16 Oct, 2014

Eric Tollner’s Cape to Knysna Challenge


“In this society, a man can go through his whole life without finding out whether he is a coward. I think he should know”. —John Berryman (American poet) 

Eric sculpts bronze and rock for a living. Mixed into periods of frenetic workload, he dreams of adventure. Excursions - without entry fees or finish lines - permeate his thoughts calling him to the open road. Earlier this year over a coffee and croissant at Kalk Bay’s Olympia Café and Deli, the adventurer’s epicentre, we contemplated his latest undertaking.

“Has anyone ever done it before?” I probed.

No-one had, of course, thought of riding solo for 800 kilometres from Cape Point to Knysna because there are no roads, few signs and most importantly its winter. And winter in the Eastern Cape means cold. Very cold.

“Well sort of. In pieces maybe,” he pondered. “I doubt I’m the first. Though maybe no-one’s carried their bike for 16 kilometres through the McGregor Hiking trail,” he laughed.

“Or tagged on the Knysna marathon,” I thought sipping the end of my coffee cup.

His Arctic ice eyes drifted to the horizon beyond the fishing harbour. “What are you looking at?” I asked. “Just the sunrise,” he said, and then repeated it again to no-one in particular “Just. The sunrise.” Like other infrequent journeymen seeking high adventure, when voices call, Eric pays attention.

To save expedition space, Eric strapped an Alaskan saddle-bag under the seat of his mountain bike, perched a toy rhino on his handlebars and cycled in his running shoes. He further unburdened himself from too much food. “I’ll pick up some pies and Creme Soda at the local shops before heading into the mountain.” It was his stab at a nutrition plan.

The dawn off the Cape Point reserve was the launch pad for Eric’s first day. He turned his back to the sea spray and aimed for the rising sun. With the hour glass thinning out to the start of the Knysna marathon, reports of the brewing storm came in from the weathermen. Zero temperatures and snowflakes were percolating off the peninsula and aiming their worst at Knysna and Eric’s heels. The scene was set for a one-way journey with no margin for error and little room to manoeuvre.

The first two days bade a farewell to suburbia and its chalk-boarded coffee shops with sand and grit replacing cat’s eyes and tar. Several farmers granted Eric permission to cross the pathways that hitched their farms to the topography. To access the labyrinth of the Boesmanskloof mountain range, his first task was to portage his mountain bike across the Greyton-McGregor hiking trail for 16 kilometres. Trailblazers blaze trails and all that.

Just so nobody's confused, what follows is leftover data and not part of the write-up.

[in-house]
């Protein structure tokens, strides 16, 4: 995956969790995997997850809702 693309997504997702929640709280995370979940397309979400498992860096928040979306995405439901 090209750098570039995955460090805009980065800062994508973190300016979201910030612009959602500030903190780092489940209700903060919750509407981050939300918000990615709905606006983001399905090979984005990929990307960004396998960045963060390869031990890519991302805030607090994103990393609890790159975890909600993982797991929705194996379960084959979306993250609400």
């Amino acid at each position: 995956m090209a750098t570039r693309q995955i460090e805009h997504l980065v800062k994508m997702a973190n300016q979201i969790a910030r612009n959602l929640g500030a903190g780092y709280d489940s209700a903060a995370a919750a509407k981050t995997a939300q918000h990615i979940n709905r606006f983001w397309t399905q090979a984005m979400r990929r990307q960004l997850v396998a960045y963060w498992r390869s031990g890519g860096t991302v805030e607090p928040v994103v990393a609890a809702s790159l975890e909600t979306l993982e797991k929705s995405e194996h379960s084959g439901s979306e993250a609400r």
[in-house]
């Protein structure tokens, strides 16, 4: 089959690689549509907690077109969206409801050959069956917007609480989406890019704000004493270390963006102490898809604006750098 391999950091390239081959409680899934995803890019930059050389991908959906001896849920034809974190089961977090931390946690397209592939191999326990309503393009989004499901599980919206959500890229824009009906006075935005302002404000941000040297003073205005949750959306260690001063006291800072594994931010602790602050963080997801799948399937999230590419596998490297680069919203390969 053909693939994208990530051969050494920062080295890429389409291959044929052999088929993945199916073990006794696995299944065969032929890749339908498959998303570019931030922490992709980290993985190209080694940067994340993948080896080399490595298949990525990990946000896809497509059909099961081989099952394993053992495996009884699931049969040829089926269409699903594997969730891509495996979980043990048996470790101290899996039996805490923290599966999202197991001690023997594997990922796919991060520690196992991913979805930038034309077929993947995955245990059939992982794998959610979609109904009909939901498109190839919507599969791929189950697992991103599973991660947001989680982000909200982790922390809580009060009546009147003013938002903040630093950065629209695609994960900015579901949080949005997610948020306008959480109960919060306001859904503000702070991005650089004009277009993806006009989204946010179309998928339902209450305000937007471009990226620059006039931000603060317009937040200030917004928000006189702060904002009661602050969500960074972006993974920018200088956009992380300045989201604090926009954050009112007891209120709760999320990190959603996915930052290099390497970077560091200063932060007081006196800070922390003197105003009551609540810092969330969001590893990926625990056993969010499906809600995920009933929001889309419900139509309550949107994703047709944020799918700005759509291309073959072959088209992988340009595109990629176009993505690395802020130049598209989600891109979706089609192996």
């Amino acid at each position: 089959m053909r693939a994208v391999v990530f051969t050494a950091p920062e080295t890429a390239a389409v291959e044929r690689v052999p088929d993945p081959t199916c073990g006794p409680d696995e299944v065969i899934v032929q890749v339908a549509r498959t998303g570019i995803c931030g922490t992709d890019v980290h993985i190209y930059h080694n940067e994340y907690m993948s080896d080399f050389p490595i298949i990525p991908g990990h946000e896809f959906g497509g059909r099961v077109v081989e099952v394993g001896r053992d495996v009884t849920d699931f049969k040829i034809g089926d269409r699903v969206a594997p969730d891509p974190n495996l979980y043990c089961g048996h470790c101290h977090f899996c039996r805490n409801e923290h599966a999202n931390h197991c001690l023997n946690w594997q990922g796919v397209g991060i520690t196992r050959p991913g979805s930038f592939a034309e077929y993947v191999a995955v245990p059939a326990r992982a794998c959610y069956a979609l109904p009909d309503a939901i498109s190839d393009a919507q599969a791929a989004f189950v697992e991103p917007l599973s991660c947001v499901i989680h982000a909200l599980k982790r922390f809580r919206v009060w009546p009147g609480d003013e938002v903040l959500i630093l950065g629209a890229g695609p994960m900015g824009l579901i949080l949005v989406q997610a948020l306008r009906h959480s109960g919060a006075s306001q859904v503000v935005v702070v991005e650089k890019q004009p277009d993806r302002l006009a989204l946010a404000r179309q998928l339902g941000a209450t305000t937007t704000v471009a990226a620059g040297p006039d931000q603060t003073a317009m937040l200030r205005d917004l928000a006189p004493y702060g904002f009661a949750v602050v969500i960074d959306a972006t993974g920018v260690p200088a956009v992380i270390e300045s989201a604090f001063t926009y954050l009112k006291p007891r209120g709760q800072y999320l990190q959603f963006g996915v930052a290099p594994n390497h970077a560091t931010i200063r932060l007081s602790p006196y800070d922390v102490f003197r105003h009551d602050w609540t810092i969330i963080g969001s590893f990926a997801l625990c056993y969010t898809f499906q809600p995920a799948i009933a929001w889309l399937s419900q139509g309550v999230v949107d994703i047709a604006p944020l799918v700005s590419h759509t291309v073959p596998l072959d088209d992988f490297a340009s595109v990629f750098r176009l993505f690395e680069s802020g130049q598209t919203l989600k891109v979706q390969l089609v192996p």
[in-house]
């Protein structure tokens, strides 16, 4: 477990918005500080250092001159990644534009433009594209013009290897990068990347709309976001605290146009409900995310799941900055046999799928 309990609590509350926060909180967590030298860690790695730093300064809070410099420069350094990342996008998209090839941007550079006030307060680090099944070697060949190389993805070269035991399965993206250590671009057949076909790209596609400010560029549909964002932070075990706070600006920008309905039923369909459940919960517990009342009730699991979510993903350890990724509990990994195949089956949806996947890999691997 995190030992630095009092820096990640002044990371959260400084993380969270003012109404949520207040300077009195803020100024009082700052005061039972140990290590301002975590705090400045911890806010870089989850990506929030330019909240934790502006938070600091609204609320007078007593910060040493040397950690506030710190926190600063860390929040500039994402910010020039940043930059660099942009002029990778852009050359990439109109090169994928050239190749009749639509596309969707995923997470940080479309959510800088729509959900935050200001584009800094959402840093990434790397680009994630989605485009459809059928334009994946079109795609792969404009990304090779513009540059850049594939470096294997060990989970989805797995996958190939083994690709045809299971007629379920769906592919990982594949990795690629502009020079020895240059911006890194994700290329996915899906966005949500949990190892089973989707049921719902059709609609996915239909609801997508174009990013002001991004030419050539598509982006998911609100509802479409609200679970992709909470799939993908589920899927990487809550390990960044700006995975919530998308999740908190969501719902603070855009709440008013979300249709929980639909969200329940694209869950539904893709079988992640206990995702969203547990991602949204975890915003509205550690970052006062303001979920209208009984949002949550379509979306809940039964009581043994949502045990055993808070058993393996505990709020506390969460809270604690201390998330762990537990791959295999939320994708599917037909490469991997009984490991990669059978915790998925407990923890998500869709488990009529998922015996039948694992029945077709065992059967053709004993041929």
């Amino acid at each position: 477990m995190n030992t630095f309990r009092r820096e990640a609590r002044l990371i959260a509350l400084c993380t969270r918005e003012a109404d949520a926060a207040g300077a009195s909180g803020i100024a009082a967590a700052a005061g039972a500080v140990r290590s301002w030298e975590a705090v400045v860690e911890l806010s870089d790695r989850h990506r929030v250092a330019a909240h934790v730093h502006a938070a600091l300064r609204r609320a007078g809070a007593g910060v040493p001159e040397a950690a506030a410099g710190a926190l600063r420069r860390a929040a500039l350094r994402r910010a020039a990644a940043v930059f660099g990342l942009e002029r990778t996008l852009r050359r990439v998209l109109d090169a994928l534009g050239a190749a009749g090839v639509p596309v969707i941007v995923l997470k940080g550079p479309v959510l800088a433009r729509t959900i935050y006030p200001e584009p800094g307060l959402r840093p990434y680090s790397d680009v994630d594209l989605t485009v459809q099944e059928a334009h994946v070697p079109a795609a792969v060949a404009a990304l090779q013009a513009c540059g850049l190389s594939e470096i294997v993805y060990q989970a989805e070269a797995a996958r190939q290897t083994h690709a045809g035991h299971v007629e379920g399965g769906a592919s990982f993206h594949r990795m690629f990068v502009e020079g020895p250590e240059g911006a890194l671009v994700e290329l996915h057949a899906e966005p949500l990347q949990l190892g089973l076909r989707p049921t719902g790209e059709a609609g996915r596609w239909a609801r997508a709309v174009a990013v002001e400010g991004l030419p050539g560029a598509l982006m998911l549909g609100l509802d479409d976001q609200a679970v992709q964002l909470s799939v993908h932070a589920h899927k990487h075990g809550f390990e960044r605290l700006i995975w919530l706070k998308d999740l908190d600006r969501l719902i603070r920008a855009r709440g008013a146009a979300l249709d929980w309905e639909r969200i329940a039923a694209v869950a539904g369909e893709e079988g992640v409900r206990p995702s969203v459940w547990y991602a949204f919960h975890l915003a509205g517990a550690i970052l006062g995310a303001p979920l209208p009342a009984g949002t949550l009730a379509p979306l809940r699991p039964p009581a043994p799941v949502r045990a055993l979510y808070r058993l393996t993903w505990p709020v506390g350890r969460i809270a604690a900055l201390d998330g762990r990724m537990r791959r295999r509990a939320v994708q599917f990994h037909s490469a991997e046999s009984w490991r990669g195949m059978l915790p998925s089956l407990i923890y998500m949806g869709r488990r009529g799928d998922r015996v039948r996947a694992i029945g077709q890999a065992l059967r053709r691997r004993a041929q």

Many people ask me why Eric does these trips.

“It’s for The Cows - that motley crew of charity riders,” is my usual response. Eric, Cape Town’s favourite ultra-Cow, completed the 2013 Freedom Challenge to raise money for CHOC, the kids cancer charity. My response this time was different. Mutual friends of ours found out that their little boy, James Read, had a very rare form of leukaemia. We didn’t need to discuss it for too long. No need. My response was to the point “He’s doing it for a little guy, James. He needs our help.”

After nine days of surviving freezing temperatures in his green tent, outrunning the snowstorm and criss-crossing the frozen backbone of a mountain, Eric finally found his way to the WhiteWashed cafe and gift shop in Knysna. Its owner, Tammy Keet, had promised Eric a free meal if he completed the challenge. Eric, soaked in smiles and hunger, kept Tammy to her word and duly partook in all the trimmings the cafe had to offer.

As for the rhino atop Eric’s handlebars, it would be dry cleaned and given to Eric’s son, Kade, who is a sucker for stuffed wildlife. On his way back to Noordhoek, Eric found a fluffy Knysna elephant which he couriered to James a week later. Around the elephant’s neck would be the medal Eric received from completing the Knysna Forest marathon.

There’s cycling. There’s endurance. There’s marathon running. And then there’s class.

To paraphrase John Berryman, the greatest piece of luck for high achievement is ordeal. Certain great artists can do without it, but most require ordeal. If in addition to helping James, ordeal is what Eric was after, to aid his art or feed his muse or whatever, he found it out there on the road between the mist and mountains. Ordeal, he discovered, congregates there in droves.

You can read about Eric’s Cape Point to Knysna exploits at:


If you are able to join a donor drive and be a potential bone marrow donor for James and others please check out the Facebook page

Roberto Riccardi

Roberto Riccardi

Journalist |